Written with rare humility and candour, Dr Ashok Ganguly’s autobiography (Afterness – Home and Away, Penguin, 2022) tells us much about his life and times and Hindustan Unilever (HUL), the organisation he headed with so much distinction. The book could be bench-marked against the account by Prakash Tandon, another eminent HUL CEO of an earlier generation, whose trilogy, The Punjabi Saga, comprising Punjabi Century, Beyond Punjab and Return to Punjab (Rupa and Co 2001), has become a literary classic in its own right.
Both stories have much in common. Both men spent many years abroad but were intensely proud of their origins – Punjabi in the case of Prakash Tandon and Bengali – in the case of Ashok Ganguly. They were at home in almost any culture, were good conversationalists and could easily establish rapport with all kinds of people – businessmen, wholesalers, retailers, stockists, customers etc. But it was Prakash Tandon, who faced the greater challenge in his working life. He was the first covenanted Indian manager in the company. After eight years in the U.K. where he took a degree in Economics and did his chartered accountancy, he found that it was not easy to work at Unilever in India where discrimination against Indians was rampant. Despite his personal dislike for such boxwala attitudes, Tandon focussed on his work and soldiered on to break many glass ceilings. He became the CEO of the company in 1961. The credit would also be due to his English superiors who encouraged talent wherever they spotted it, regardless of their own biases.
Both Tandon as well as Ganguly would agree with Peter Drucker that because of the complex nature of decision-making in modern organisations – irrespective of whether they are governmental, semi- governmental or private – the person helming them has to be good listener. Besides, he needs good inter-personal and conceptual skills and needs to believe in team work. This means that he has to often forget that he was once a marketing, sales or finance man and look upon the business as one organic whole. If he is heading a ministry in the government, he should be able to perceive a larger national interest which may go beyond the specific interest of his ministry. There are not that many people who can do this: good organisations therefore, need to spend a lot of time in succession planning. Hindustan Unilever did this and built a pipeline of competent CEOs starting from Prakash Tandon himself!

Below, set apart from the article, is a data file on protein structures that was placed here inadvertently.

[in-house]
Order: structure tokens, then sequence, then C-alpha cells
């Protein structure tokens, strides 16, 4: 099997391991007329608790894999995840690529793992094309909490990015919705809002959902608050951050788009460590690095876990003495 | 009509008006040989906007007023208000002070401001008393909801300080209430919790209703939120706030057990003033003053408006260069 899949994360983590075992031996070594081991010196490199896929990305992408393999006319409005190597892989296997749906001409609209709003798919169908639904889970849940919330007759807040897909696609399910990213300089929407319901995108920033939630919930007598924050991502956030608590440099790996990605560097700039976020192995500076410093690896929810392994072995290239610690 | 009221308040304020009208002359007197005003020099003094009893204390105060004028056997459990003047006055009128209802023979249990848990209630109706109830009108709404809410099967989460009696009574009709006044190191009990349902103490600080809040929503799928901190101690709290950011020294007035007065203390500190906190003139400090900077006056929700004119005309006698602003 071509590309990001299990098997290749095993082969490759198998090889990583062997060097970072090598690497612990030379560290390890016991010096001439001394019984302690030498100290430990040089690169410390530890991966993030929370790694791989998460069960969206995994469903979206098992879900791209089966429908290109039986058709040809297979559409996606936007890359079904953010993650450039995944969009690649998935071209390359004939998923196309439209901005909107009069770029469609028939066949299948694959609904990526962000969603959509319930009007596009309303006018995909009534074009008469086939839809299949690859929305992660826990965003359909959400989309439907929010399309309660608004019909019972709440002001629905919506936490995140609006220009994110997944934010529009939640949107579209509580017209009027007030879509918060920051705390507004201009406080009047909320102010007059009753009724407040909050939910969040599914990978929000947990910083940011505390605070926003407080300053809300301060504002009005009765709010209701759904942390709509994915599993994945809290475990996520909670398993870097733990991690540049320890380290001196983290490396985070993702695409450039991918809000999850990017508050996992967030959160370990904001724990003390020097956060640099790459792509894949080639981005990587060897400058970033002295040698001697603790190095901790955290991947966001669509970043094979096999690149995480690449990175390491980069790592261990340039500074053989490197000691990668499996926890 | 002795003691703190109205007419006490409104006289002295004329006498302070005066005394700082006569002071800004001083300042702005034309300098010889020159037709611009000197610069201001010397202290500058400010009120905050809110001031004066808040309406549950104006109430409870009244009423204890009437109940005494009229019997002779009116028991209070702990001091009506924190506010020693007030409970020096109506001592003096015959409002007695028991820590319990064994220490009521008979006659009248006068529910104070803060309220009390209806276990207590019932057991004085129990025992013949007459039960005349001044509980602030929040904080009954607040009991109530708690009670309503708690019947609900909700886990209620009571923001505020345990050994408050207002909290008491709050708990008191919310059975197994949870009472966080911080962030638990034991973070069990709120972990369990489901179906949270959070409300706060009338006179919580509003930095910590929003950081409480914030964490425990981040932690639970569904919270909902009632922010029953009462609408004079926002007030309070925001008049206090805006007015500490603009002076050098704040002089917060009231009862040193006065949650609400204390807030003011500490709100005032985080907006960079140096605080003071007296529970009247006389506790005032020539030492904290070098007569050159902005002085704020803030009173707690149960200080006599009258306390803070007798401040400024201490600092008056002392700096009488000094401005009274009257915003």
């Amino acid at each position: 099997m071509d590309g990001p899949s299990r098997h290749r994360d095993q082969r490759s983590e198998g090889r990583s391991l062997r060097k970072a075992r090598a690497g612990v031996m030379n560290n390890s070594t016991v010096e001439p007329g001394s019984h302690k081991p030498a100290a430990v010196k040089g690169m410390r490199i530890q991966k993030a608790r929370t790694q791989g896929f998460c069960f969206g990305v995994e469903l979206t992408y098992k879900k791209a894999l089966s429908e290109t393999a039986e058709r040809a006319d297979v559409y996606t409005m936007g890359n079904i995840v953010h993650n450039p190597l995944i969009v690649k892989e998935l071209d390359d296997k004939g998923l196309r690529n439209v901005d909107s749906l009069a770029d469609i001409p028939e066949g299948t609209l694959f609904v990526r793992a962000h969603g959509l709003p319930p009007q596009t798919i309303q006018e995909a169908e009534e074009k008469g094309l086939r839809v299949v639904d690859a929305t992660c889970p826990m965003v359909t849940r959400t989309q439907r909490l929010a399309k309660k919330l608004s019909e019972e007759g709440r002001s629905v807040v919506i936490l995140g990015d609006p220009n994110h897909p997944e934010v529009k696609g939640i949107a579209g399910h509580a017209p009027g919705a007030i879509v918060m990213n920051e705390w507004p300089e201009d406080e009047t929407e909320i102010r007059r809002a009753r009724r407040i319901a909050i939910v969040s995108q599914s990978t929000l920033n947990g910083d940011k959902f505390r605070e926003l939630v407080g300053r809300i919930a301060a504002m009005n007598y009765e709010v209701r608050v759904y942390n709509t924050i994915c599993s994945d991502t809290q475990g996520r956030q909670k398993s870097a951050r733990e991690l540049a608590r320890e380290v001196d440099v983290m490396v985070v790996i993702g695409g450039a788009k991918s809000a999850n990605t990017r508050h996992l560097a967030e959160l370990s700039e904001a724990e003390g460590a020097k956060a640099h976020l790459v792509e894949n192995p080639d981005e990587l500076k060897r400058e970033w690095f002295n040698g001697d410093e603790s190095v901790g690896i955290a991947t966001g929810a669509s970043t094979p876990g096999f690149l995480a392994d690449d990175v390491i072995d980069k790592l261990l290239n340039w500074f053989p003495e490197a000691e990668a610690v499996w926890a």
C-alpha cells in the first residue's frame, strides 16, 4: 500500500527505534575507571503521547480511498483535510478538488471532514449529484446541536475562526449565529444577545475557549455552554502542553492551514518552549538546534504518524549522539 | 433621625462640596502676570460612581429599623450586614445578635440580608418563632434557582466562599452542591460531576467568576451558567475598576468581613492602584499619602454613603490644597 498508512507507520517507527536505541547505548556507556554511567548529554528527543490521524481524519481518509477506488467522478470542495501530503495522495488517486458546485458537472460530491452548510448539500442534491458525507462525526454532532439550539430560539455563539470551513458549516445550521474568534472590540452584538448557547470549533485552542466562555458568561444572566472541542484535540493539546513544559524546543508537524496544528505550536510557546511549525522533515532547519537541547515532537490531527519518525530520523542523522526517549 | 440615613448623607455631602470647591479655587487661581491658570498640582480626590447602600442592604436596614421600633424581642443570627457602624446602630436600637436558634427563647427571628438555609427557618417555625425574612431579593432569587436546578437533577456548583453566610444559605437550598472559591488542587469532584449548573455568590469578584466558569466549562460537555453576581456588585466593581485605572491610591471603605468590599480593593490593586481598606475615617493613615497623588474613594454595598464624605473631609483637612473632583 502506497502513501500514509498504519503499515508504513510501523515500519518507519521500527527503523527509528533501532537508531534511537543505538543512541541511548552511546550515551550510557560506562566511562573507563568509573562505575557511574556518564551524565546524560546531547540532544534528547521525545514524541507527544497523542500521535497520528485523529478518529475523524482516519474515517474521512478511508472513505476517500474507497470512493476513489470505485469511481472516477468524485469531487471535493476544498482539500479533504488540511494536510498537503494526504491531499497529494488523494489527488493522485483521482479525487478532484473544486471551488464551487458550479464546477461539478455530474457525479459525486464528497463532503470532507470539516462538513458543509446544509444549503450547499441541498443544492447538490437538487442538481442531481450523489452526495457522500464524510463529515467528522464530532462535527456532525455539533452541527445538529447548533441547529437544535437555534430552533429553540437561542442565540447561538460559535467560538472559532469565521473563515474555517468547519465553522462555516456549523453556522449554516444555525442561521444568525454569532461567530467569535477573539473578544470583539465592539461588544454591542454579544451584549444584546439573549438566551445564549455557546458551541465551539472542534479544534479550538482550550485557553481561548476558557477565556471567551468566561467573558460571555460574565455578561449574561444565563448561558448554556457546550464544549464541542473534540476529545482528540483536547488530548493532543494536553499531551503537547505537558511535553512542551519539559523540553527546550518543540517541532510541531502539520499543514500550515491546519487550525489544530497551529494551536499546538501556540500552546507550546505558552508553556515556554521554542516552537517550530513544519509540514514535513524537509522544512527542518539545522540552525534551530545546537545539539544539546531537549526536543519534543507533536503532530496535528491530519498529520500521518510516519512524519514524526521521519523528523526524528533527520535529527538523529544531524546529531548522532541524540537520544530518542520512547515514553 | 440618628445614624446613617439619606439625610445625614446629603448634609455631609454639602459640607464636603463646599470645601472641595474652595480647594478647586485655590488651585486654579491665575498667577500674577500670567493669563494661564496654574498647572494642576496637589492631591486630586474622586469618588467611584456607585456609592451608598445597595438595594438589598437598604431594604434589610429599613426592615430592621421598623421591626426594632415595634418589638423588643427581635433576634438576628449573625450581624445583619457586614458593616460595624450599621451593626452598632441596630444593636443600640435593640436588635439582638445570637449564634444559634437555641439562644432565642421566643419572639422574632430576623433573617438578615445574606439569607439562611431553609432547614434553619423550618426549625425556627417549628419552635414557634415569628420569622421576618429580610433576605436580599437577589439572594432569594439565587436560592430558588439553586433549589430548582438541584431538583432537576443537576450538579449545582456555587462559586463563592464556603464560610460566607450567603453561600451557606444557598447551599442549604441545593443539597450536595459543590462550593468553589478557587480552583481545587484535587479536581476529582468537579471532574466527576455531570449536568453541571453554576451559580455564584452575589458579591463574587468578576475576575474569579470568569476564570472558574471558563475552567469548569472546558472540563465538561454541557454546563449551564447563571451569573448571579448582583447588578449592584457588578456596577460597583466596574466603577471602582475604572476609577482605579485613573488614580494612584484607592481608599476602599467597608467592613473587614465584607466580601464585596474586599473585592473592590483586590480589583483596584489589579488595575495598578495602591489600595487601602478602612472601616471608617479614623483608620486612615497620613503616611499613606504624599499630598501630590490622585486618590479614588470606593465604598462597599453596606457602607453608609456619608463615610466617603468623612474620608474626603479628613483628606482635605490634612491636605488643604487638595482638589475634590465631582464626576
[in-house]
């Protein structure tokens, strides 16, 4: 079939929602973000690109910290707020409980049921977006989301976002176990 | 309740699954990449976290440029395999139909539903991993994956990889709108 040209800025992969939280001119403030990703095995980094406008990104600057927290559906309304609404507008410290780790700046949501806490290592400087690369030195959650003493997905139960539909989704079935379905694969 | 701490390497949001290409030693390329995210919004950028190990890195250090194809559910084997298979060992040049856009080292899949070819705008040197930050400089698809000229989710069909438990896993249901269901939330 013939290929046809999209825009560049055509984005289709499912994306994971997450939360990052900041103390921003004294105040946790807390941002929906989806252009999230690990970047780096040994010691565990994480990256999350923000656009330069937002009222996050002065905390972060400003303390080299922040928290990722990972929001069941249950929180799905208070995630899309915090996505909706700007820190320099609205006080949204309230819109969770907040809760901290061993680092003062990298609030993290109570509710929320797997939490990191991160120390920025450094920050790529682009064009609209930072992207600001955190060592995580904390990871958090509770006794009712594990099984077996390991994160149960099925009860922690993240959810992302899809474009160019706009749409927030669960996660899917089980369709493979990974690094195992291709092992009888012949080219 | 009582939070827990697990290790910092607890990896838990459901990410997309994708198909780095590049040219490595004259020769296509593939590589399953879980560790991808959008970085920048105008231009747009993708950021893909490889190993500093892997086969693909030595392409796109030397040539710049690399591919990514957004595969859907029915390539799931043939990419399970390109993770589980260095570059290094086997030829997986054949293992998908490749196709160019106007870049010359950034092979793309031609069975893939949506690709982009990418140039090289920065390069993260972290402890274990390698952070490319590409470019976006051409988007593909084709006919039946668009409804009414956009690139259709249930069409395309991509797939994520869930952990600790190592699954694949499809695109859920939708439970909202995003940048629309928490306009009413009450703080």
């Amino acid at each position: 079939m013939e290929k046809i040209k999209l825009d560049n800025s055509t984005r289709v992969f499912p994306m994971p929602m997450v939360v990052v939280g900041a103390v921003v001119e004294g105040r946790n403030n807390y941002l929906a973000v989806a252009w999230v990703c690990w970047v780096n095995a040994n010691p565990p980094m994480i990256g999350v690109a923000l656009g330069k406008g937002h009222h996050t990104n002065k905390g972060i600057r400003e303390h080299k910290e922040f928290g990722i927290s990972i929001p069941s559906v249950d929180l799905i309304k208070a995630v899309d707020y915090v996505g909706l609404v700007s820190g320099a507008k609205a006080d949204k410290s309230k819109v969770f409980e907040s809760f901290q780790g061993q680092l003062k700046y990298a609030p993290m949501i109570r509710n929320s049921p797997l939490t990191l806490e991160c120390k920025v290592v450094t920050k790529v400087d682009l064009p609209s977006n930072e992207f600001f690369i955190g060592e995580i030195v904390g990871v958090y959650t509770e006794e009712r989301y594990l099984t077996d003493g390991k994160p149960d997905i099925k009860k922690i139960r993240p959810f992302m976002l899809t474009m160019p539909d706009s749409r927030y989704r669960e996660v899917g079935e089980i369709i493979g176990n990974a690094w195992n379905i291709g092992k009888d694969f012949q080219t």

This is also precisely where the GOI is currently weak. Selections are determined politically and ministers are loath to give up their prerogatives – particularly in selecting officials for leadership roles. The nation pays a heavy price for this sense of entitlement.
This was, however, not always so. The erstwhile British GOI, writes B.K. Nehru in Nice Guys End Second (Penguin India, 2000) had an establishment officer who toured the length and breadth of the country to identify GOI material. On his recommendations, the GOI regularly groomed officers for top leadership roles from an early age; appointed them as secretaries by the age of 45; and held them accountable for the good and bad work which they did till they retired at 55. Others, often competent ICS officers in their own right, were made to seek their fortunes in provincial governments where they were never in want of creature comforts. Most observers would regard this approach as totally Utopian and impractical in present times. But this reform is precisely what is required if the system is to improve. Assured promotions, irrespective of performance, have been the bane of our public management systems since independence.
What does Ganguly think about success? It is not a piece of cake which you can bite when you are hungry. Rather than obsessing about it, you should bother much more about how you can develop members of your team, he says. This is also what HUL has always believed. When Prakash Tandon was asked whether he was bothered that so many Lever executives left for greener pastures soon after their initial training, he replied. “Let this be Lever’s contribution to Indian industry.” Gurcharan Das confirms that he too recruited more than the needed number of trainees for pretty much the same reason when he was heading P & G. The company never promoted a key manager till he had prepared a successor.
All these leaders grappled with the inefficiencies of the frustrating licence permit raj. During that period, on one of his annual holidays to Kashmir, Tandon saw an enterprising young man set up a petrol bunk at a lonely site on a national highway. Gradually this site attracted others – a puncture repair shop followed, then a dhaba and later still, a kirana shop. Gradually, the site grew into a bustling settlement – messy but vibrant. Tandon asks wistfully: wouldn’t the country have benefited much more had the government supported such entrepreneurship rather than banked upon its flawed socialist policies?